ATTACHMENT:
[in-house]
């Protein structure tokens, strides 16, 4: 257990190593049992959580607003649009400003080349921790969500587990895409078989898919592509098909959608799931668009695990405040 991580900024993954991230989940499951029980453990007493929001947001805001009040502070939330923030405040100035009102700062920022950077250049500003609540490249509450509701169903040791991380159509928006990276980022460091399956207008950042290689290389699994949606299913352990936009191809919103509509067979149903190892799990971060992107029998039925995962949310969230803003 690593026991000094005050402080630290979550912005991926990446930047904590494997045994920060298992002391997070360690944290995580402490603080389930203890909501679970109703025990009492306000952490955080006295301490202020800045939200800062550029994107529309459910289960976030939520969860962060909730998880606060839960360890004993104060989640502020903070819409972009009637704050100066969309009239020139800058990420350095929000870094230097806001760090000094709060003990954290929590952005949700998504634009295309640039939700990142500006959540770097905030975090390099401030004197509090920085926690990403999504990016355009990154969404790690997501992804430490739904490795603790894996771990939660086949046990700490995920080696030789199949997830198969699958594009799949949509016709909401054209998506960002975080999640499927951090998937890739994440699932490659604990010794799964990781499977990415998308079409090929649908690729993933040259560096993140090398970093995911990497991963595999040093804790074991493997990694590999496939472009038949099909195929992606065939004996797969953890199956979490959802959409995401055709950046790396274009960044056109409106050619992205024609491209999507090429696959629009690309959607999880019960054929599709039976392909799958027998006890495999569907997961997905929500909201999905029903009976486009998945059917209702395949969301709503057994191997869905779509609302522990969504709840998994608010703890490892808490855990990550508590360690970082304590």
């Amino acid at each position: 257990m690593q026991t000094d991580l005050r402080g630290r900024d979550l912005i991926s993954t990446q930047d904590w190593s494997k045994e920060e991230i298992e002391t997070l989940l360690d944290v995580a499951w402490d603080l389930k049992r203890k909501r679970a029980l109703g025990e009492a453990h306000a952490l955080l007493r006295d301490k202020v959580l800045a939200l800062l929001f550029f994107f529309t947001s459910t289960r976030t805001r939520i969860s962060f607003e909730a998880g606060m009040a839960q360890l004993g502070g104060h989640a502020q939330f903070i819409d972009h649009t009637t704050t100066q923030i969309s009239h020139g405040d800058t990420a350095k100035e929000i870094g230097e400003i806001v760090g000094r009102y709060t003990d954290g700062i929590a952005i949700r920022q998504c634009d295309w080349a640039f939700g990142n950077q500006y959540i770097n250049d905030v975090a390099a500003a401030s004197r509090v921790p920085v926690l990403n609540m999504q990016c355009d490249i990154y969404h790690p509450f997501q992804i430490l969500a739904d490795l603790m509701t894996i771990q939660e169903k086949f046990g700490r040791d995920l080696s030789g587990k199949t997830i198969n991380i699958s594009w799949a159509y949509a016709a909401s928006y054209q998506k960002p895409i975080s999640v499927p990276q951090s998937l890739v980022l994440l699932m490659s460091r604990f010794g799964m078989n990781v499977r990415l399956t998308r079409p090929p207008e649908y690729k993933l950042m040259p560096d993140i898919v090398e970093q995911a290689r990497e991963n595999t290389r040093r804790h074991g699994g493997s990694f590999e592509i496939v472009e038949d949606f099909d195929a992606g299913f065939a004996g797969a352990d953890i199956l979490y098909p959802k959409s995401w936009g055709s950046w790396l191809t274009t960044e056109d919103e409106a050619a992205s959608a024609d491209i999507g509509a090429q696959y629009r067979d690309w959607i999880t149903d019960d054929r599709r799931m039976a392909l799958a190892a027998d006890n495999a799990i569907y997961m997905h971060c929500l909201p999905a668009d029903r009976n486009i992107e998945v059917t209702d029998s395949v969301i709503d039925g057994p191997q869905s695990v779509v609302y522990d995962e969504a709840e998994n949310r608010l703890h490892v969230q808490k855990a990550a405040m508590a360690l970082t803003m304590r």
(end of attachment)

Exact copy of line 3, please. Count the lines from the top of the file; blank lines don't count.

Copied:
């Amino acid at each position: 257990m690593q026991t000094d991580l005050r402080g630290r900024d979550l912005i991926s993954t990446q930047d904590w190593s494997k045994e920060e991230i298992e002391t997070l989940l360690d944290v995580a499951w402490d603080l389930k049992r203890k909501r679970a029980l109703g025990e009492a453990h306000a952490l955080l007493r006295d301490k202020v959580l800045a939200l800062l929001f550029f994107f529309t947001s459910t289960r976030t805001r939520i969860s962060f607003e909730a998880g606060m009040a839960q360890l004993g502070g104060h989640a502020q939330f903070i819409d972009h649009t009637t704050t100066q923030i969309s009239h020139g405040d800058t990420a350095k100035e929000i870094g230097e400003i806001v760090g000094r009102y709060t003990d954290g700062i929590a952005i949700r920022q998504c634009d295309w080349a640039f939700g990142n950077q500006y959540i770097n250049d905030v975090a390099a500003a401030s004197r509090v921790p920085v926690l990403n609540m999504q990016c355009d490249i990154y969404h790690p509450f997501q992804i430490l969500a739904d490795l603790m509701t894996i771990q939660e169903k086949f046990g700490r040791d995920l080696s030789g587990k199949t997830i198969n991380i699958s594009w799949a159509y949509a016709a909401s928006y054209q998506k960002p895409i975080s999640v499927p990276q951090s998937l890739v980022l994440l699932m490659s460091r604990f010794g799964m078989n990781v499977r990415l399956t998308r079409p090929p207008e649908y690729k993933l950042m040259p560096d993140i898919v090398e970093q995911a290689r990497e991963n595999t290389r040093r804790h074991g699994g493997s990694f590999e592509i496939v472009e038949d949606f099909d195929a992606g299913f065939a004996g797969a352990d953890i199956l979490y098909p959802k959409s995401w936009g055709s950046w790396l191809t274009t960044e056109d919103e409106a050619a992205s959608a024609d491209i999507g509509a090429q696959y629009r067979d690309w959607i999880t149903d019960d054929r599709r799931m039976a392909l799958a190892a027998d006890n495999a799990i569907y997961m997905h971060c929500l909201p999905a668009d029903r009976n486009i992107e998945v059917t209702d029998s395949v969301i709503d039925g057994p191997q869905s695990v779509v609302y522990d995962e969504a709840e998994n949310r608010l703890h490892v969230q808490k855990a990550a405040m508590a360690l970082t803003m304590r």